HT: I noticed you were at the NYE Phish run soaking in that sound from the soundboard and a thought crossed my mind because by then we were all certain that String Cheese would be coming shortly. I was thinking about what the different members of Phish did while on hiatus with their various projects and their own thing, much as you have done and Billy has done with his work with Drew Emmitt of Leftover Salmon and obviously Kyle with his band and their recent studio release. So now that you are all coming back together, are you bringing elements from your individual music experiences that you have incurred while being apart from each other?
JH: To a certain degree that is bound to happen. One of the reasons that we try and go off and do these other things is because everyone has their voice and place in the band. Everyone has their personal direction that they would like to go and doing other projects satisfies that.
But at the same time when you take what Billy did with Drew Emmitt, he will tell you that the experience caused him to focus solely on that acoustic situation and made him better at that aspect of his play. So I am sure that when we do a bluegrass song in String Cheese, Billy will take the helm and suggest going for a certain vibe. Then if we dive off into an electronic section with a String Cheese song, they might defer to me and (Michael) Travis. Basically we look to play to everyone’s strengths and everyone is getting stronger as we do our different things.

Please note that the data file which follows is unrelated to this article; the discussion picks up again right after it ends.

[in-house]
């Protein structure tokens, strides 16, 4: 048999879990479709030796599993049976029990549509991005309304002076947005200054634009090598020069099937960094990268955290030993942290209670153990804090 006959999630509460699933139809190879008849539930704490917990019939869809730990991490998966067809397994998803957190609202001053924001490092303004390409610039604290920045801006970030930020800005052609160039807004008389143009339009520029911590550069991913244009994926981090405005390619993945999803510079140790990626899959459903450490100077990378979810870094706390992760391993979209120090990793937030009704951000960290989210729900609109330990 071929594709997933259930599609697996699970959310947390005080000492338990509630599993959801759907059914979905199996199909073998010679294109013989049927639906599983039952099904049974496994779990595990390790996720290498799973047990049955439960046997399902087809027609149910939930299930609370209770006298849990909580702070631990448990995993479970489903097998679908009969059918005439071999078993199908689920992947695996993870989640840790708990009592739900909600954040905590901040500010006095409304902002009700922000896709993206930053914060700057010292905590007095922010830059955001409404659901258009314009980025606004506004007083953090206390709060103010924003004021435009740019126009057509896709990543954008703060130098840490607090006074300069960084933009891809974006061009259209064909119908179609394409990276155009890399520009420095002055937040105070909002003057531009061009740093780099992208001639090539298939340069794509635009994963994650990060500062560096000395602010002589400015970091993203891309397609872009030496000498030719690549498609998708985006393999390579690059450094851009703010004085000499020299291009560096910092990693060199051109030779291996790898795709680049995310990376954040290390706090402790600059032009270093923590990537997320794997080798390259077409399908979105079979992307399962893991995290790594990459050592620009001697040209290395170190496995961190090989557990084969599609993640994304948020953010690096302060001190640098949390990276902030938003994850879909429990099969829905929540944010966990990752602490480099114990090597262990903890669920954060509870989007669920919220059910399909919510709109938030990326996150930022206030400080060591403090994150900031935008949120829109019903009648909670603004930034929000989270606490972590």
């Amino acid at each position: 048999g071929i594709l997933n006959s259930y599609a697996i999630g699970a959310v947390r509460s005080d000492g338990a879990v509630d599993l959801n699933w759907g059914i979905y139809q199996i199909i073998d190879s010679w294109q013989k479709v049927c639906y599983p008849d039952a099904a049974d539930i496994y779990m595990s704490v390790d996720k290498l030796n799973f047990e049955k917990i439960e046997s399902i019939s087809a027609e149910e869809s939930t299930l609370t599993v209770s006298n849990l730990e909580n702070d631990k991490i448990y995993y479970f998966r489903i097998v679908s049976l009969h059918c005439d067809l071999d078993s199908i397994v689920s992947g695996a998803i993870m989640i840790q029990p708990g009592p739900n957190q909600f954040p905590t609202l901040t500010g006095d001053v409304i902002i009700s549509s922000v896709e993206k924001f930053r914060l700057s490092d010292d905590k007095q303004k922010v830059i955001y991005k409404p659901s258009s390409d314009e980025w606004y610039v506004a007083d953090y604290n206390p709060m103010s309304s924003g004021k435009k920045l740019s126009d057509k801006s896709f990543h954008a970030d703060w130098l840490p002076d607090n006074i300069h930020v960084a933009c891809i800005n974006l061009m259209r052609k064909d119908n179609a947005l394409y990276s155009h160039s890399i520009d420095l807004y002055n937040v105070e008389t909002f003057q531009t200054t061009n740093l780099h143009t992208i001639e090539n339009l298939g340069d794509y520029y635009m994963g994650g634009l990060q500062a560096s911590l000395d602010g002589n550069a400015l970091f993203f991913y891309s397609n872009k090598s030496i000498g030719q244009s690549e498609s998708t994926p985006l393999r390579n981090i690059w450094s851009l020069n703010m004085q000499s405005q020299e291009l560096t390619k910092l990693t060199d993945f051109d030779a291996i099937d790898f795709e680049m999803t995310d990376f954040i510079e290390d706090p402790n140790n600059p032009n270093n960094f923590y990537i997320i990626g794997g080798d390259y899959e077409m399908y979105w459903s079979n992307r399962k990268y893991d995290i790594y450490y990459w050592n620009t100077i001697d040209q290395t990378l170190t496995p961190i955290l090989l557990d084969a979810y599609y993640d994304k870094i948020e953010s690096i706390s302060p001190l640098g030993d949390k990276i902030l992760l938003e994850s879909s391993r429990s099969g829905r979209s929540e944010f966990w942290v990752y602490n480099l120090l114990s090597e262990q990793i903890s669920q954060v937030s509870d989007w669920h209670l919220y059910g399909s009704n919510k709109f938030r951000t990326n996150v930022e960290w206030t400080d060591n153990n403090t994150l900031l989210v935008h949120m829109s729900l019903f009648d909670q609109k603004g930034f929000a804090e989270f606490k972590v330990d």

HT: And finally, Reid Coleman from Birmingham, Alabama submitted a question. Reid would like to know what kind of shampoo and/or conditioner do you use to keep that mane of yours so pretty?
JH: (Laughs heartily) That is some funny shit! Well, you know that my mane recently actually got shorter courtesy of the folks in South Carolina. However, when it is long, I use Nexxus conditioner to keep the matting and knots to a minimum and Pantene Shampoo/Conditioner in my efforts to keep the body. (Laughs again)
EOTO on tour
Mar 19, 2010 – The Limelight Nashville, Tennessee
Mar 20, 2010 – 412 Market St Chattanooga, Tennessee
Mar 21, 2010 – The Boone Saloon Boone North Carolina
Mar 22, 2010 – The Pour House Music Hall Raleigh, North Carolina
Mar 23, 2010 – The King Plow Art Center Atlanta, Georgia
Mar 24, 2010 – The Cider House Knoxville, Tennessee
Mar 25, 2010 – New Earth Music Hall Athens, Georgia
Mar 27, 2010 – The Hat Factory Richmond, Virginia
Mar 28, 2010 – Awful Arthur’s Towers Roanoke, Virginia
Apr 9 & 10, 2010 – The Fox Theatre Boulder, Colorado
Apr 20 2010 – The Bourbon Theatre Lincoln, Nebraska
Apr 23 2010 – The Cabooze Minneapolis, Minnesota
Apr 24 2010 – The Portage Theater Chicago, Illinois
Apr 25 2010 – Bluebird Bloomington, Indiana
Apr 26 2010 – The Intersection Grand Rapids, Michigan
Apr 27 2010 – Blind Pig Ann Arbor, Michigan
Apr 28 2010 – Big Orbits Soundlab Buffalo, New York
Apr 30 2010 – The Westcott Theater Syracuse, New York